Establishing an accurate gas phase reference frequency to quantify 129Xe chemical shifts in vivo

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129Xe interacts with biological media to exhibit chemical shifts exceeding 200 ppm that report on physiology and pathology. Extracting this functional information requires shifts to be measured precisely. Historically, shifts have been reported relative to the gas-phase resonance originating from pulmonary airspaces. However, this frequency is not fixed—it is affected by bulk magnetic susceptibility, as well as Xe–N2, Xe–Xe, and Xe–O2 interactions. In this study, we addressed this by introducing a robust method to determine the 0 ppm 129Xe reference from in vivo data.


Respiratory-gated hyperpolarized 129Xe spectra from the gas- and dissolved-phases were acquired in four mice at 2T from multiple axial slices within the thoracic cavity. Complex spectra were then fitted in the time domain to identify peaks.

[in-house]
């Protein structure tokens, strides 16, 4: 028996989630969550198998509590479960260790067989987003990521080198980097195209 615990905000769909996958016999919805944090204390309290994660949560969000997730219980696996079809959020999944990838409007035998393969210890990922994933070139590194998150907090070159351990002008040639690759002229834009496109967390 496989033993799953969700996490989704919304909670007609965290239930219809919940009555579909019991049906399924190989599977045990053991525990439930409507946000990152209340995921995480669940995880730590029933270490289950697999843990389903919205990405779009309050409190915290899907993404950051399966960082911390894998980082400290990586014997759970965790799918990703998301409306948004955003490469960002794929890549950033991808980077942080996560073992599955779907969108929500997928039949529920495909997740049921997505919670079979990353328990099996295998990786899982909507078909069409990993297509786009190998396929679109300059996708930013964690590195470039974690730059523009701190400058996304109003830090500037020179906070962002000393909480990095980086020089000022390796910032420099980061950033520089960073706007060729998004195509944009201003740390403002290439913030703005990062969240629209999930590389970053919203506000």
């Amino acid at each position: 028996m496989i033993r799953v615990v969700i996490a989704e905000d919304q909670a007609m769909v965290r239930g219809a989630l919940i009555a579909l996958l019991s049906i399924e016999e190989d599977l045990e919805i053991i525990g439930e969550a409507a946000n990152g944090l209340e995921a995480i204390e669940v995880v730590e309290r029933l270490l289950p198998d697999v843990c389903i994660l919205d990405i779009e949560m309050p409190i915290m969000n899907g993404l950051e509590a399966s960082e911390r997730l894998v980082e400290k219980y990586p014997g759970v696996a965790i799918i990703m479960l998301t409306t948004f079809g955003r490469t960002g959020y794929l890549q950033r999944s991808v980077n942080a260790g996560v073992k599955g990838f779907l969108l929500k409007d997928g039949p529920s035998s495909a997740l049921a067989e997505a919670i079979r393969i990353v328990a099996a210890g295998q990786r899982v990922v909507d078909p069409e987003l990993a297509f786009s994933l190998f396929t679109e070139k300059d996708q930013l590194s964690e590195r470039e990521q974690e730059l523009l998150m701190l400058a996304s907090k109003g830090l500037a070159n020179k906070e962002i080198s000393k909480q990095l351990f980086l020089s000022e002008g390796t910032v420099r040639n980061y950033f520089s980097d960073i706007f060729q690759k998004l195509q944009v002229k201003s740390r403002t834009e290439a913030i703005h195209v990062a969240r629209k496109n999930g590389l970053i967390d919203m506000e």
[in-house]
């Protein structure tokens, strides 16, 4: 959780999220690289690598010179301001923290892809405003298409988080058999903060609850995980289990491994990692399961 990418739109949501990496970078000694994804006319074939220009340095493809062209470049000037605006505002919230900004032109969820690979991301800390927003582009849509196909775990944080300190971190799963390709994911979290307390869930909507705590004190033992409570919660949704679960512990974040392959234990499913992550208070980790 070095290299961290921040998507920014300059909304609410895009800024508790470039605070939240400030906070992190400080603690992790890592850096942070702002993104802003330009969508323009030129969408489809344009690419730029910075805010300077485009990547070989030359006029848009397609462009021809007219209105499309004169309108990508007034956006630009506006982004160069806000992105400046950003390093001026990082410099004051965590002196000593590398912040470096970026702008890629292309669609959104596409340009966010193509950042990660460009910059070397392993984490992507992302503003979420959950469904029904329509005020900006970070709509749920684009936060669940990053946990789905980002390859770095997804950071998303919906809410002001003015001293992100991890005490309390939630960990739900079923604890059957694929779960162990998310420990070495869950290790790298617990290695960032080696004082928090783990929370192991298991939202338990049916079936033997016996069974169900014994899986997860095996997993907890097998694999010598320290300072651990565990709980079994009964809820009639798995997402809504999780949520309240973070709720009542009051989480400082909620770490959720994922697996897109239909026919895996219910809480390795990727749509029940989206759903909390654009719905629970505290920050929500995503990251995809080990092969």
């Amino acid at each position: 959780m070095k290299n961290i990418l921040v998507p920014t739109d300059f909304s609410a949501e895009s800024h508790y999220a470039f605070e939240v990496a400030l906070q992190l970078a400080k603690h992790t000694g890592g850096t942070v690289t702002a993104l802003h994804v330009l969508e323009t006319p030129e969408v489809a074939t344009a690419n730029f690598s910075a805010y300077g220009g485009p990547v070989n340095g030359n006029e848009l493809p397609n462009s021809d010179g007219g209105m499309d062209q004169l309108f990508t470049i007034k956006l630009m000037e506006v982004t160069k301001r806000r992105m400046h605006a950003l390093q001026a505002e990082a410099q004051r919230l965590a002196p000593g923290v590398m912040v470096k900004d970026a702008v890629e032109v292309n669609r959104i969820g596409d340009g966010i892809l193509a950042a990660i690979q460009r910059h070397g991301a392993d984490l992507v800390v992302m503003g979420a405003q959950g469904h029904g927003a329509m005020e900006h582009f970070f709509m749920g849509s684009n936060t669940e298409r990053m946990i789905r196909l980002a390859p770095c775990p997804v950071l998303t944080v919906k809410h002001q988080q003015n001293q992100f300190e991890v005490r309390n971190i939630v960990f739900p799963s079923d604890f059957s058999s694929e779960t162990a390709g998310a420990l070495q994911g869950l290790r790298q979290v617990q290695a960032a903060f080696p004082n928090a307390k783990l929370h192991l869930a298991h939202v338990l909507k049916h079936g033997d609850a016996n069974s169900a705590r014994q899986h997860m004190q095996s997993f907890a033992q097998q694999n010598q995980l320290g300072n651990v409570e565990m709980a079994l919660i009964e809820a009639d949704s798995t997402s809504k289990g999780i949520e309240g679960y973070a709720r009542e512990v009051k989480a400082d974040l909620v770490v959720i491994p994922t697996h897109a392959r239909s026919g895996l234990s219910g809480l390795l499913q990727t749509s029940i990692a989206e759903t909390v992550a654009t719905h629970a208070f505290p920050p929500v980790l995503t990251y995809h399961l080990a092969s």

Gas-phase 129Xe exhibited two distinct resonances corresponding to 129Xe in conducting airways (varying from −0.6 ± 0.2 to 1.3 ± 0.3 ppm) and alveoli (relatively stable, at −2.2 ± 0.1 ppm). Dissolved-phase 129Xe exhibited five reproducible resonances in the thorax at 198.4 ± 0.4, 195.5 ± 0.4, 193.9 ± 0.2, 191.3 ± 0.2, and 190.7 ± 0.3 ppm.


The alveolar 129Xe resonance exhibits a stable frequency across all mice. Therefore, it can provide a reliable in vivo reference frequency by which to characterize other spectroscopic shifts. Magn Reson Med 77:1438–1445, 2017. © 2016 International Society for Magnetic Resonance in Medicine

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